The Future of Afghanistan
By Maxine K. Jacobson
US and NATO troops are set to leave Afghanistan in 2014. After more than a decade of war, this departure comes as a relief to many in the United States, since it will be the first time, in a very long time that our country is not at war. The view in Afghanistan is not so optimistic. The withdrawal of US and NATO forces by 2014 will have a profound effect on the country’s economic and political development. Progress since 2001 has been mixed. While there have been some major achievements such as improvement in basic health and education, Afghanistan remains one of the world’s least developed countries and more than a third of the population live below the poverty line. Although aid, totaling $16 billion for the next four years was pledged at the Tokyo Conference this past summer, there are doubts about what this money will achieve, considering the country’s past. International donors provided $35 billion in aid to Afghanistan between 2001 and 2010, but the return on that investment has been mixed. Prior funding has been linked to corruption, fragmented delivery systems, poor aid effectiveness and weakened governance.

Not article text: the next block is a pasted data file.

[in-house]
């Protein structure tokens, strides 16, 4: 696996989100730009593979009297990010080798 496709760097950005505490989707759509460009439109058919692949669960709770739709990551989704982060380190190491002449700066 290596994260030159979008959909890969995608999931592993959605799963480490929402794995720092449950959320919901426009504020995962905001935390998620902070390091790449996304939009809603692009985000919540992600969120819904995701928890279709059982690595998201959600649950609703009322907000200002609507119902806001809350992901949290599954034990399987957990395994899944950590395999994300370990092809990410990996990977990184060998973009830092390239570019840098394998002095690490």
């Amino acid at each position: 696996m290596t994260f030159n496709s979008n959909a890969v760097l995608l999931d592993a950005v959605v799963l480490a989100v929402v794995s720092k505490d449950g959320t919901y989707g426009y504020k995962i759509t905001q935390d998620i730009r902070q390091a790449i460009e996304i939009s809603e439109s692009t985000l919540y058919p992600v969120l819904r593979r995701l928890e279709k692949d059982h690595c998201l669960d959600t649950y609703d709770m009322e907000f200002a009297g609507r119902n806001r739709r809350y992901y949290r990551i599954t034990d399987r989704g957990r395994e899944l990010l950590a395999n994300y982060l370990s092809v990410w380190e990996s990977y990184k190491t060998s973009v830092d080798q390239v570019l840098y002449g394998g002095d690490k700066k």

With violence increasing in regional areas of the country outside of Kabul, the renewed growth of the opium trade, and reports daily about Afghan civilians and NATO troops being killed, the future of this country is still up in the air. There are a number of troubling variables that could determine what post-2014 Afghanistan will look like. A peaceful solution with the Taliban has not yet been achieved and their resurgence is palpable. Additionally, institutional rivalries, conflicts over local authority and clashes over Islam in governance have put more pressure on Afghanistan. With these problems, the political challenge of organizing a credible presidential election and transfer of power in 2014 seems all the more daunting. With institutions still weak, and corruption virulent within government, the continued violence and re-emergence of the Taliban make it difficult to be optimistic about Afghanistan’s future.
Maxine K. Jacobson is a Junior majoring in International Relations.
Photo courtesy of The Guardian